by Harold Friend
Entering the 1955, Mickey Mantle was once again under pressure to reach the heights predicted for him ever since he had been a rookie in 1951. Despite having three solid seasons following a mediocre rookie year, Mickey was still only the third best New York center fielder, ranked below the Giants' Willie Mays and Brooklyn's Duke Snider.
Greater Potential Than Joe DiMaggio
When the New York baseball writers first saw Mickey Mantle, they gave him the burden of having even greater potential than even Joe DiMaggio, primarily because Mickey was faster than Joe and he could hit the ball farther. Mickey was criticized because he possessed the physical requisites for greatness, but except for occasional flashes, he was not yet a great player.
It was claimed that Mickey Mantle lacked Joe DiMaggio's fierce inner pride. When compared to Tommy Henrich, it was whispered that despite having twice Henrich's talent, Mickey was only half the player Henrich had been.
Mickey Was Told to Bunt More Often and Cut Down His Strikeouts
Mickey's bad legs hindered his development, but he didn't bunt enough and he struck out too much. In his first four seasons, Mickey's strikeout totals were 74, 111, 90, 107, which is about one strikeout for every five official at-bats. In 2009, Mickey Mantle would not have been criticized for not bunting enough or for striking out too much.
A Healthy Mickey Mantle
In February 1955, Mickey received a $5,000 raise, which made his salary $25,000. For the first time since he joined the Yankees, Mickey was entering a season completely healthy. The knee that he injured stepping into a drain during the 1951 World Series was finally sound, and the cyst that developed on the back of the knee by playing basketball too soon after the operation was gone.
Casey Stengel, who wanted Mickey to be the crown jewel player of his managerial career, thought a healthy Mickey could win the batting title. "He could be the best all-around player in the league and maybe all of baseball." Willie Mays was coming off a season in which he won the batting title with a .345 average, hit 41 home runs, had 110 RBIs, and was voted the National League's Most Valuable Player.
Stengel continued. "Mantle probably has eighteen strong points. Youth, strength, speed, a switch-hitter, a distance hitter. There are more, of course, but why go on? If Mickey would do more bunting, he'd be a cinch to pick up twenty or more hits a season. With his speed, he should bunt more."
Mickey Cochrane Helps Mickey Mantle
The Yankees hired Hall of Fame catcher Mickey Cochrane to help Mickey with his hitting. Mickey helped Mickey with dragging bunts when batting from the left side, and he suggested that Mickey loosen his grip on the bat and not meet the ball too hard. As Mickey Mantle fans know, his father, Mutt, named Mickey after Mickey Cochrane, whose name was really Gordon, not Mickey.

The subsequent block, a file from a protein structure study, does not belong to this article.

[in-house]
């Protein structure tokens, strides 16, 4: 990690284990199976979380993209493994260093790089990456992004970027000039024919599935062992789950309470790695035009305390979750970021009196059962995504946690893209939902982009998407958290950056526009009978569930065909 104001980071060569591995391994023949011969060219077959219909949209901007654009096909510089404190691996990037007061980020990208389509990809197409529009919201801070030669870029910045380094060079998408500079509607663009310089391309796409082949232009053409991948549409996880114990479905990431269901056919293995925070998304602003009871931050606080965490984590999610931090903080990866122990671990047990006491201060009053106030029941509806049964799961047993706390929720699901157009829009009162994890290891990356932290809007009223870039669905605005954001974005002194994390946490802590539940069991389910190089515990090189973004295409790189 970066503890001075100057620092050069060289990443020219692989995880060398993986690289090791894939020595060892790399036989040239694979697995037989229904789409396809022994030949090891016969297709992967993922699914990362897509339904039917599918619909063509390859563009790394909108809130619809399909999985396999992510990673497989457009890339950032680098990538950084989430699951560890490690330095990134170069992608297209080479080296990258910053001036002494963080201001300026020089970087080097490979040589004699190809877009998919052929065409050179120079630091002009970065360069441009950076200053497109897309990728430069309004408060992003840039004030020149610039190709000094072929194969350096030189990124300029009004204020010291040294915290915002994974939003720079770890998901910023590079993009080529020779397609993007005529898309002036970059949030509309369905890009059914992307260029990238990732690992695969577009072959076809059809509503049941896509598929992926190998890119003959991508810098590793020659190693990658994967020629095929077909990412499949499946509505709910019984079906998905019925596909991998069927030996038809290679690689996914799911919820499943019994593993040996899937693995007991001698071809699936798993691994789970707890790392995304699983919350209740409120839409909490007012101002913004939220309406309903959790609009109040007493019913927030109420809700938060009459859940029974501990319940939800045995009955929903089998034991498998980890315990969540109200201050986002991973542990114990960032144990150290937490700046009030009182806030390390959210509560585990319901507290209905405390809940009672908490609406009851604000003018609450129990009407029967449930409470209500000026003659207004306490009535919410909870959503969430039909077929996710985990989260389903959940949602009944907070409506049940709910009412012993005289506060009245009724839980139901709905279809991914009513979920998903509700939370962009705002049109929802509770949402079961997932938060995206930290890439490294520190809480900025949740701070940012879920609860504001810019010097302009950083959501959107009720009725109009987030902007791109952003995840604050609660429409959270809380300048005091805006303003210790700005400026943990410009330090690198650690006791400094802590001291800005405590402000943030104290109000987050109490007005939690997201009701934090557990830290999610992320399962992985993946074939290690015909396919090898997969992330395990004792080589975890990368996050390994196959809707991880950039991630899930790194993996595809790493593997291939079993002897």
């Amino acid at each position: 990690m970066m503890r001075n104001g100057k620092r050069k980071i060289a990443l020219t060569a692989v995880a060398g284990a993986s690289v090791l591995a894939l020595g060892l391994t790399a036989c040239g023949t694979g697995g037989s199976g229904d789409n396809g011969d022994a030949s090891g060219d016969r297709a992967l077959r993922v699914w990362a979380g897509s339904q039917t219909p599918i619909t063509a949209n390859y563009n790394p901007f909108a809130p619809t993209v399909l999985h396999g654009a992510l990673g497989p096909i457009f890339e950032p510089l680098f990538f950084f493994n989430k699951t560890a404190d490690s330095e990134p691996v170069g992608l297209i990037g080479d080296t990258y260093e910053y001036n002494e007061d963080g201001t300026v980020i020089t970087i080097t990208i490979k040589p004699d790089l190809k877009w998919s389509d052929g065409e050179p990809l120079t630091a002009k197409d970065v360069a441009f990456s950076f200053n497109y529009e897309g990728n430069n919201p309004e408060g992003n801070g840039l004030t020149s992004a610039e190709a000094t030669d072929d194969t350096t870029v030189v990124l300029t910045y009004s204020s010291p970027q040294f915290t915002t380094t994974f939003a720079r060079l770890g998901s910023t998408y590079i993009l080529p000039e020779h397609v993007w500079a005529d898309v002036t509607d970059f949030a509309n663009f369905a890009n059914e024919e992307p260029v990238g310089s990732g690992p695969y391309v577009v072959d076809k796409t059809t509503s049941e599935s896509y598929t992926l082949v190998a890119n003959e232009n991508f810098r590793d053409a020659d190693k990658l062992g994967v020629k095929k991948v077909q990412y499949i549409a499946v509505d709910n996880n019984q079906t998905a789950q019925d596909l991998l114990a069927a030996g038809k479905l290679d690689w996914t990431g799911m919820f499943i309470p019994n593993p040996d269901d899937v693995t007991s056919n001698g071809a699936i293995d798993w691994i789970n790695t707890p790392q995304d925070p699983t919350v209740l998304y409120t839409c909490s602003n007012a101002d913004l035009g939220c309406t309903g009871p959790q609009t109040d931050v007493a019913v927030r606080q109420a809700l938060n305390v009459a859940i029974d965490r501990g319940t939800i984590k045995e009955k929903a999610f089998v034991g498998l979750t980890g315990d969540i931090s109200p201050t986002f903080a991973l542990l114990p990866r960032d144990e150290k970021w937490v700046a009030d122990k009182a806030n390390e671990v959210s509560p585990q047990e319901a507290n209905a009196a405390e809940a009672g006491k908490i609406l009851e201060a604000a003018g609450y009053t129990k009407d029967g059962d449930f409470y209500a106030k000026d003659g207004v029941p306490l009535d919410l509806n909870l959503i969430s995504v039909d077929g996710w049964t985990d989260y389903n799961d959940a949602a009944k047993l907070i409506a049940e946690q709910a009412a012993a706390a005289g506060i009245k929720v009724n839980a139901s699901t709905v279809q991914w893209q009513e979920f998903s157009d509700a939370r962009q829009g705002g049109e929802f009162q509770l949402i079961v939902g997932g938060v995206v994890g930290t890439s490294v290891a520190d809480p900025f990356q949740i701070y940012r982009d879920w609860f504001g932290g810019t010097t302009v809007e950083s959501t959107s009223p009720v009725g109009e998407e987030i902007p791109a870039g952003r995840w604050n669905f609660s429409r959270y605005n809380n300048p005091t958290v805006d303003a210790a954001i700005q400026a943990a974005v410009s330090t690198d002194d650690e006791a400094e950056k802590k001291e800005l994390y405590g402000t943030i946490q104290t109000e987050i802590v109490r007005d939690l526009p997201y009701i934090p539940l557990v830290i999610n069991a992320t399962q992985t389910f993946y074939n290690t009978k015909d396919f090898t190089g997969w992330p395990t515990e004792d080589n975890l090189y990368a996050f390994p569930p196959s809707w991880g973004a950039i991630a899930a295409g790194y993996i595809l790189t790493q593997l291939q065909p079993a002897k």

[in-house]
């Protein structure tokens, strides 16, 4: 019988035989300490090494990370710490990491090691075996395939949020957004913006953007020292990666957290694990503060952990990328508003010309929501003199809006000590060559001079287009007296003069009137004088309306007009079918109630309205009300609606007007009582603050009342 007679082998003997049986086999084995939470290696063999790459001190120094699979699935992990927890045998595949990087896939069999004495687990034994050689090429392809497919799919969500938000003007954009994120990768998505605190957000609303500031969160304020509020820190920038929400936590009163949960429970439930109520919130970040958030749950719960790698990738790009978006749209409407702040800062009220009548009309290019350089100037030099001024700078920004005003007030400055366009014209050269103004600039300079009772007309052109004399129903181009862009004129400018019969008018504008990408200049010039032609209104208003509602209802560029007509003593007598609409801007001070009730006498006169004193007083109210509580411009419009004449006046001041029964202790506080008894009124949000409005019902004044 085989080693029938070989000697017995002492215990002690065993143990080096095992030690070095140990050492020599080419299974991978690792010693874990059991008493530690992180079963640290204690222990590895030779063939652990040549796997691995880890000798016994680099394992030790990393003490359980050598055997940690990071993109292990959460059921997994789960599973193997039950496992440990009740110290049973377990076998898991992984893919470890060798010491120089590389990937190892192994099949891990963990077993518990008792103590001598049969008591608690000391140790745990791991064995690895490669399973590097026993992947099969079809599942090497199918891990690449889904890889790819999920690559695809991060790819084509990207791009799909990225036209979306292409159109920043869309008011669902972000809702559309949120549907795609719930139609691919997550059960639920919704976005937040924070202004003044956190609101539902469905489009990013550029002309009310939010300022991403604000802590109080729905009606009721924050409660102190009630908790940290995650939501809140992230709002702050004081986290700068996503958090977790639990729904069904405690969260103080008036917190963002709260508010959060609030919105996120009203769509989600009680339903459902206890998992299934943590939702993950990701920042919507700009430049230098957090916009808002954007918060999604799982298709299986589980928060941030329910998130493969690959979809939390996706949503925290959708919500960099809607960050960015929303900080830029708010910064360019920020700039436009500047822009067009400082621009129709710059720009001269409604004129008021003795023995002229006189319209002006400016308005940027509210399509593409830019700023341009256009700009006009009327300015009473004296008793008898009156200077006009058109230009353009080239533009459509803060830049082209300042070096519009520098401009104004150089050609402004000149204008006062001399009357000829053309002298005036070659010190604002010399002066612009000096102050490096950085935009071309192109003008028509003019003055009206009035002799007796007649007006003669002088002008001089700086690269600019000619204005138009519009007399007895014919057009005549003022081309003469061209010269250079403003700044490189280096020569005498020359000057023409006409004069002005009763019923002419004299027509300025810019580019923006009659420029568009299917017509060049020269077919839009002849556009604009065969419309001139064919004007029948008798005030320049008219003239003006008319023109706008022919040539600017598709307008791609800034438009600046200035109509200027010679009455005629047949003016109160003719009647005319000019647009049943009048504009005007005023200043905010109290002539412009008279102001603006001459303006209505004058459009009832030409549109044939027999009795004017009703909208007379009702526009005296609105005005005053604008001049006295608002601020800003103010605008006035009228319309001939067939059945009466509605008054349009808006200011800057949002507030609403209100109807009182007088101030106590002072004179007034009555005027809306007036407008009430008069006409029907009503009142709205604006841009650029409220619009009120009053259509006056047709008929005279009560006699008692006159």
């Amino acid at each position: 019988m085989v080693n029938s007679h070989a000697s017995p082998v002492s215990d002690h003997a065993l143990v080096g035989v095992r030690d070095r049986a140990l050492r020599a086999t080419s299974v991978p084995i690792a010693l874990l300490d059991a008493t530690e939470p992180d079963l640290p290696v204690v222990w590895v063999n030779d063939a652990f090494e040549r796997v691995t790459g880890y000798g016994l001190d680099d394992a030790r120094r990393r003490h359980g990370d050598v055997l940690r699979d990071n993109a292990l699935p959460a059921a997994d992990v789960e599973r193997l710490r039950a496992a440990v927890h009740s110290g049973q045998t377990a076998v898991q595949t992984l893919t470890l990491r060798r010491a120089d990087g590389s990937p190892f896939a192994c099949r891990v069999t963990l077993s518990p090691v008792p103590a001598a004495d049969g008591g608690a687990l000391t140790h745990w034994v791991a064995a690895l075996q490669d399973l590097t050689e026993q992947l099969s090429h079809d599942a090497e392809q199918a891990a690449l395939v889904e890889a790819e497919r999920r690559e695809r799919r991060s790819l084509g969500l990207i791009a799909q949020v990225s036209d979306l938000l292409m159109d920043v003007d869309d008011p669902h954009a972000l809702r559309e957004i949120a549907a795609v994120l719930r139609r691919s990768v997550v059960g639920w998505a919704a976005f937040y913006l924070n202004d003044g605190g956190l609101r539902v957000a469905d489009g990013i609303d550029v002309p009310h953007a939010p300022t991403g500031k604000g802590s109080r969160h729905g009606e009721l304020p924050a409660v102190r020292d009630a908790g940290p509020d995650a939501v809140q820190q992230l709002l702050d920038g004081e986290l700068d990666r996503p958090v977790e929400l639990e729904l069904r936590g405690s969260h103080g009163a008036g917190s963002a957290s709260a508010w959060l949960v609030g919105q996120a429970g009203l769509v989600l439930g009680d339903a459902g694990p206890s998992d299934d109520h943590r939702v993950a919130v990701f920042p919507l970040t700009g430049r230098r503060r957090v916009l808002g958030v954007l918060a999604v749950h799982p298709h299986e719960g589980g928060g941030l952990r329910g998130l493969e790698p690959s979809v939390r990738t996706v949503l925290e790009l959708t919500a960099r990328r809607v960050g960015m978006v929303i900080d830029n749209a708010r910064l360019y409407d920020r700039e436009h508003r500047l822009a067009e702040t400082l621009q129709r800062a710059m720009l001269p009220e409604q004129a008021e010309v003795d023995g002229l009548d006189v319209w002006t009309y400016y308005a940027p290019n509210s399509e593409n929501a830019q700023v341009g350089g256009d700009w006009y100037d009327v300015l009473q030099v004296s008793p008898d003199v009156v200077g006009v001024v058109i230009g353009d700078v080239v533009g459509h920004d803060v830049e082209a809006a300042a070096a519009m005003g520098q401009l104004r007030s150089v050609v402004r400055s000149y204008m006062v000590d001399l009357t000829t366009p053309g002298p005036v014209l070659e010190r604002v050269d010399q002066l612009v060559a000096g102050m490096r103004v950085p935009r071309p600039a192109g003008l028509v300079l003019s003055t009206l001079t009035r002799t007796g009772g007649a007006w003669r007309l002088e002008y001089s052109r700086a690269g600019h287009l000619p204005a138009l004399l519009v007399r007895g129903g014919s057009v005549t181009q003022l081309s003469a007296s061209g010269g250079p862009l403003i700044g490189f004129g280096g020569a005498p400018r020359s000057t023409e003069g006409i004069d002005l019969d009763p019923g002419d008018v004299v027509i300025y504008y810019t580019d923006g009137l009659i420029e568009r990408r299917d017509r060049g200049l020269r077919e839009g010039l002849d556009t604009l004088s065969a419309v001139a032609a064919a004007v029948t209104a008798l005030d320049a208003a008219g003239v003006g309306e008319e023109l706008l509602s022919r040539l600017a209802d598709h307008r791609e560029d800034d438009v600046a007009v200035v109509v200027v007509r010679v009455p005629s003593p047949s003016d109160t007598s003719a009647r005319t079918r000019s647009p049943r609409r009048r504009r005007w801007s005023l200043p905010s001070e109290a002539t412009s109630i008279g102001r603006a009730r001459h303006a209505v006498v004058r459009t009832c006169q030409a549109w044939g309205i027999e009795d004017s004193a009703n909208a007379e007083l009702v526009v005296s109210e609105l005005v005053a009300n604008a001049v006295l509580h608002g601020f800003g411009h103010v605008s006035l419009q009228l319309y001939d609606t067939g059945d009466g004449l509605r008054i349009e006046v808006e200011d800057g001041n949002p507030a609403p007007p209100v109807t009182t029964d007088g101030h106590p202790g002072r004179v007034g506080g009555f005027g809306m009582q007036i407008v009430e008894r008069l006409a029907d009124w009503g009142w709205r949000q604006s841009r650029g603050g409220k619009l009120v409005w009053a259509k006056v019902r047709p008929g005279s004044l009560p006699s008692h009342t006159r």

Not Even New York's Best
1955 was a good year for Mickey Mantle, but it was the break out season Mickey, the Yankees, and his fans wanted. Mickey led the league with 37 home runs, but Willie hit 51. Mickey hit .306, had 99 RBIs, led the league with 11 triples, and cut down his strikeouts to 97. He led the league with a .611 slugging average. Willie batted .319, had 127 RBIs, led baseball with 13 triples, and led baseball with a .659 slugging average. Willie struck out 60 times.
Mickey Mantle fans once again had to wait until next year. But next year was going to be 1956.
By ARTHUR DALEY. (1955, February 27). Sports of The Times :Under the Sheltering Palms. New York Times (1857-Current file),S2. Retrieved May 15, 2009, from ProQuest Historical Newspapers The New York Times (1851 - 2005) database. (Document ID: 92628313).
By ROSCOE McGOWEN. (1955, February 16). Mantle Accepts Yankees' Contract for Reported Rise to Salary of $25,000 :STAR OUTFIELDER 35TH MAN TO SIGN Mantle Will Report to Yank Camp in Sound Condition -- Expects Good Season. New York Times (1857-Current file),p. 39. Retrieved May 15, 2009, from ProQuest Historical Newspapers The New York Times (1851 - 2005) database. (Document ID: 83352714).
By LOUIS EFFRATSpecial to The New York Times.. (1955, March 6). OPTIMISM REIGNS AS YANKS APPEAR FIT FOR CAMPAIGN :YANKS' CONDITION PLEASES STENGEL Stengel Looks for Big Year From Mantle--Bauer Only Ailing Player on Team. New York Times (1857-Current file),p. S1. Retrieved May 15, 2009, from ProQuest Historical Newspapers The New York Times (1851 - 2005) database. (Document ID: 93728747).